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It’s safe to say that ACC play has represented a sharp uptick in the level of competition for a North Carolina basketball team that had started a surprising 12–2, as the last week saw the Tar Heels lose two conference games in a row on the road against ranked opponents.
That said, last year’s national title team nearly opened conference play 0–2, getting blown out at Georgia Tech and then winning in overtime at Clemson. That team seemed to recover reasonably well.
This situation does seem significantly different, however, as last year’s team was never really at risk of being outmanned on the interior the way the Heels were in a 12-point loss Saturday against Virginia that (thanks largely to UVA’s slow pace) felt more like a 25-point blowout.
A 12–4 record is not in itself cause for concern, but the losses share important commonalities, despite significant stylistic differences among the four teams to have beaten Carolina — Florida State, UVA, Wofford, and Michigan State.
OVERDEPENDENCE ON MAYE
The first commonality in all four losses is the offensive struggles of Luke Maye, who has been outstanding through most of the 2017–18 season. In Carolina’s wins, Maye has averaged 20 points per game on 56.3-percent shooting from the field. But in the four losses, Maye has averaged only 9.25 points per game on an anemic 28.3 percent from the field (below 25 percent in all but the FSU loss).
These numbers suggest at least two things. First, they back up what has been apparent to anyone watching Carolina’s losses so far this year: Maye (and along with him, the team as a whole) has struggled against longer defenses that have forced Carolina to either create off the dribble or shoot over that length. Maye in particular has seemed uncomfortable on the offensive end against longer defenders.
Secondly, Carolina has lacked its usual offensive balance this season, depending so much on the combination of Joel Berry II and Maye that they have struggled to compensate whenever one of that pair has had an off night. This is one area where the continued growth of Cameron Johnson is especially important. As Johnson gets more comfortable as a key offensive option, he can help the Heels become less dependent on Maye and Berry while simultaneously making it easier for them to get shots.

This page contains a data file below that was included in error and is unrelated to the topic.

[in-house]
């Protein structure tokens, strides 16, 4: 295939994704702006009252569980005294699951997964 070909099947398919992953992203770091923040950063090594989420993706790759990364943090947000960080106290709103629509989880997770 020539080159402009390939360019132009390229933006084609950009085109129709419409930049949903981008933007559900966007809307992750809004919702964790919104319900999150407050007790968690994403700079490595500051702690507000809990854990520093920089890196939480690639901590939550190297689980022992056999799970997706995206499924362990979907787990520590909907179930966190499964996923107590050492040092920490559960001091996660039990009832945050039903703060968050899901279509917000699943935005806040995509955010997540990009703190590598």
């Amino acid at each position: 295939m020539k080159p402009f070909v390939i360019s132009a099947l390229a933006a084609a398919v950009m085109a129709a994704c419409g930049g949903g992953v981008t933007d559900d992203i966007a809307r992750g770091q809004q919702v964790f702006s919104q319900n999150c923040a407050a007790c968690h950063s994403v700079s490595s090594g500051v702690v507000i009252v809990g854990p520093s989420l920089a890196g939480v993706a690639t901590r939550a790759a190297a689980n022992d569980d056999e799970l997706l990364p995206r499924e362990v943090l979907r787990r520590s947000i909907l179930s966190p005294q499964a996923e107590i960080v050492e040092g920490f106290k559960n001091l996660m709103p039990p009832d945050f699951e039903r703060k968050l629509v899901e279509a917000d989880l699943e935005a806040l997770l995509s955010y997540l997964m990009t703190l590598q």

That last piece brings up another important point: Carolina has struggled to get penetration and create good shots off the dribble. Given the absence of a reliable post presence as the freshman big men develop, this has allowed opposing defenses with length to stick close to Carolina’s outside shooters. There has been very little inside-out game in the four losses.
The second commonality in Carolina’s losses an overabundance of turnovers and too many points scored off those mistakes. Virginia, for example, held a staggering 25-3 advantage in points off turnovers, as Carolina has been outscored in this statistic in four of the last five games. (Oddly, the loss to Florida State is lone exception here, as the Seminoles lost both the turnover battle and the offensive rebounding battle but shot well enough from outside to win anyway.)
Turnovers also plagued Carolina against Michigan State and Wofford. Such carelessness is especially lethal to a team that depends on leadership and outstanding play of veteran perimeter players to compensate for youth on the interior. Fortunately, this problem is more easily fixable, though it again probably correlates at least a little with difficulties against longer, more athletic defenses that can force the offense to create more off the dribble.
In any case, things won’t get much easier over the next week, as Carolina’s next three games are against an 11-5 Boston College team that gave Duke its only loss followed by a trip to Notre Dame (13–3) before hosting No. 19 Clemson (14–1).
The college football recruiting dead period (in which coaches may not have face-to-face contact with potential recruits) ends at midnight on Jan. 11. Carolina will then host its biggest remaining visit weekend, with several key targets in Chapel Hill, tackle William Barnes (Apopka, Florida) and receiver Antoine Greene (Rockledge, Florida) over the weekend.